Uber makes big move toward wide deployment of self-driving cars

|
Uber makes big move toward wide deployment of self-driving cars
Image Credit: Uber
Team Clark is adamant that we will never write content influenced by or paid for by an advertiser. To support our work, we do make money from some links to companies and deals on our site. Learn more about our guarantee here.
Advertisement

Last week was quite a week in the autonomous vehicle world!

First we had Ford announce that it will have fully autonomous cars with no driver’s wheel on the road in just five short years. Then we had Uber reveal it’s going to be testing self-driving Volvos throughout the streets of one major American city this year.

Read more: Coming soon to an auto showroom near you: Virtual reality

The future is here!

Uber is partnering with Volvo to have upwards of 100 self-driving cars on the road in Pittsburgh by the end of the year. So far only a small handful of these cars are cruising the city’s streets. 

Customers can request a ride in these vehicles the way they usually do any time they use the Uber app.

We should note that these vehicles, which technically autonomous, will be supervised by humans in the driver’s seat.

In fact, there won’t be just one person, there will be two! Both will be engineers, according to Bloomberg BusinessWeek; one will be ready to grab the wheel in the event that it is necessary and the other will take notes on a laptop that will later be used to smooth out any bugs. 

Here’s a nice bonus that should appeal to penny pinchers: For making yourself a guinea pig for Uber’s experiment, you’ll get a free ride!

The goal ultimately is to replace Uber drivers with fully autonomous vehicles to boost the privately held company’s profits.

Self-driving cars promise to radically lower the loss of life and damage to property that comes about through human error — all of which means insurers will have to find a way to cope with the brave new world of autonomous driving.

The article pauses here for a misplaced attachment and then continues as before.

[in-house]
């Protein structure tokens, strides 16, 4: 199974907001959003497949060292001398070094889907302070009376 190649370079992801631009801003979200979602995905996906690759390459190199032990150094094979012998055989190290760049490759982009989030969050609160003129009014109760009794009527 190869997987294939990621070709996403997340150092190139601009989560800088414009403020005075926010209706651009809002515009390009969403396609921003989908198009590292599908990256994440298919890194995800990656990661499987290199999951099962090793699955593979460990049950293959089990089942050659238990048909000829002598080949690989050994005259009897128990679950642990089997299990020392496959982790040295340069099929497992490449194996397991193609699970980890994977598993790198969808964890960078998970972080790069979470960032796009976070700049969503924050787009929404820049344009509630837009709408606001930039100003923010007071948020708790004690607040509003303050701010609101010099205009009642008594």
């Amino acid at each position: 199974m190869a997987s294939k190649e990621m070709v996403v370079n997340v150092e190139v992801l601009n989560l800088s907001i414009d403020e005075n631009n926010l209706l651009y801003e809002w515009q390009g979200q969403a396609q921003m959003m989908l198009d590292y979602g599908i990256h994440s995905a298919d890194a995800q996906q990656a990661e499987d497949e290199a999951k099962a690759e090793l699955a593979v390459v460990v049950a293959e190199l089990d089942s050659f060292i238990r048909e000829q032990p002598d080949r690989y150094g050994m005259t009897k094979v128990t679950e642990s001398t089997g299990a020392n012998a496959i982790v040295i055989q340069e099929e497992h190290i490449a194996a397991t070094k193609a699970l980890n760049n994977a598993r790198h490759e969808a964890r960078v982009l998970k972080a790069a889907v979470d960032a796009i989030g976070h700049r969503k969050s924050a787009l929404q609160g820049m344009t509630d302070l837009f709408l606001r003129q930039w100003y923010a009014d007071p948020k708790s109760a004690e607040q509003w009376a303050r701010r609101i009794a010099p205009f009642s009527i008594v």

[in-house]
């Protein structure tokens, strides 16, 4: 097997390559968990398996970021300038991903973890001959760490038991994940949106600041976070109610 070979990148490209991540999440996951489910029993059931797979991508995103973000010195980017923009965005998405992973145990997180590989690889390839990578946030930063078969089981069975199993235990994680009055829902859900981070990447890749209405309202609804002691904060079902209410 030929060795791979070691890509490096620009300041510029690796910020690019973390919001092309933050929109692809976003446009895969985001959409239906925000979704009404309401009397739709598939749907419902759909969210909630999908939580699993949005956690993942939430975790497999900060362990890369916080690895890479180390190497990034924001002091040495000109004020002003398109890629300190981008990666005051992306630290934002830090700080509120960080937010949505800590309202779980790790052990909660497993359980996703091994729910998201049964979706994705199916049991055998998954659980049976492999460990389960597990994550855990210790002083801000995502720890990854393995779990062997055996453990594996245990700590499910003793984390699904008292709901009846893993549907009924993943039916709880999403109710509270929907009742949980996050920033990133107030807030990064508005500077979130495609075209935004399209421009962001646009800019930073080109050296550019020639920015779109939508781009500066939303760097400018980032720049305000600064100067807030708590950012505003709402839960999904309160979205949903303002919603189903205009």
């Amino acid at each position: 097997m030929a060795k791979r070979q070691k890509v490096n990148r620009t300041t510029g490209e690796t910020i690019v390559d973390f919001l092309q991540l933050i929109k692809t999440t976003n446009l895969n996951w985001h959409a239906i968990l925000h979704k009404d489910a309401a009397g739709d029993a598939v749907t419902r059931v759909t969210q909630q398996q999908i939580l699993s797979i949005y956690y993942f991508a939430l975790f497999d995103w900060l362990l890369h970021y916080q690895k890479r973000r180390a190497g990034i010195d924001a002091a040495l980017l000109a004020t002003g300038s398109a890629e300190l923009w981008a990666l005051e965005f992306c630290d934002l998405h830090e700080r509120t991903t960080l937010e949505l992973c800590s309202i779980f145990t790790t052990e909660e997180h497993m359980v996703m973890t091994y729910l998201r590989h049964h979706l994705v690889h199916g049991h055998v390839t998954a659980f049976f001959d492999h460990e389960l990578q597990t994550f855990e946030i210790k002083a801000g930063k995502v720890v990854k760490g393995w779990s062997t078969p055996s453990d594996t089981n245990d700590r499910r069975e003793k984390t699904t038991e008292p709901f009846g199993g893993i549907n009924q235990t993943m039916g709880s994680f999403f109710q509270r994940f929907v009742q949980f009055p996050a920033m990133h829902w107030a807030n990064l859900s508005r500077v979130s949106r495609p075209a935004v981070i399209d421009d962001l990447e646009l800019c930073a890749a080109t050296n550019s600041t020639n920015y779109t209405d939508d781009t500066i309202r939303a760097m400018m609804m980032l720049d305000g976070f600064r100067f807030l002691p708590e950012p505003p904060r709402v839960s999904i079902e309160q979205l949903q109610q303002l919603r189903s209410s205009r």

What long term impact will self-driving cars have on insurance rates?

The move to an accident-free future has been coming in small increments for many years. Many cars already have collision-avoidance features like blind-spot detectors and front-end crash-warning systems. Next up will be anti-lock braking systems coming standard on every new car within six years.

But the real leap in auto safety will come when self-driving cars begin to take more market share over the next 25 years or so. KPMG estimates the number of accidents could fall by 80% from current levels.

Insurance, however, may take a bit longer to catch up. ‘Even if (driver-less cars) were introduced tomorrow, it will take 20-plus years’ to have enough data to set actuarial tables, Jim Fiske, a senior VP at Chubb, told USA TODAY.

Here’s what an insurance policy for driverless cars looks like

A British insurer is stepping into the great unknown by underwriting what’s being called the first ‘driverless car policy’ in the world!

U.K. insurer Adrian Flux unveiled the driverless car insurance earlier this month in a bid to grab some publicity and have first-mover advantage in this nascent auto/digital insurance space.

‘As [we] continue to invest in driverless research in preparation for the growing market for autonomous vehicles in the near future,’ general manager for Adrian Flux general manager Gerry Bucke remarked, ‘we wanted to help provide confidence and clarity around the ongoing debate of ‘who is liable?”

So what exactly does a policy like this cover? In addition to standard coverages like comprehensive and collision, the Adrian Flux policy protects owners of self-driving cars in the U.K. from the following:

  • Loss or damage to your car caused by hacking or attempted hacking of its operating system or other software
  • Updates and patches to your car’s operating system, firewall, and mapping and navigation systems that have not been successfully installed within 24 hours of you being notified by the manufacturer
  • Satellite failure or outages that affect your car’s navigation systems
  • Failure of the manufacturer’s software or failure of any other authorized in-car software
  • Loss or damage caused by failing when able to use manual override to avoid an accident in the event of a software or mechanical failure

Read more: Tesla’s new master plan: Reshape the car industry one disruption at a time

No smartphone? Use Uber and Lyft by phone

Advertisement
Theo Thimou About the author:
Theo has co-written several books with Clark Howard, including the New York Times #1 bestseller Living Large in Lean Times. As a single widowed parent of two young children, he strives to bring unique savings tips to men and women like him who must face life without their spouses. He can be reached at [email protected]
View More Articles
  • Show Comments Hide Comments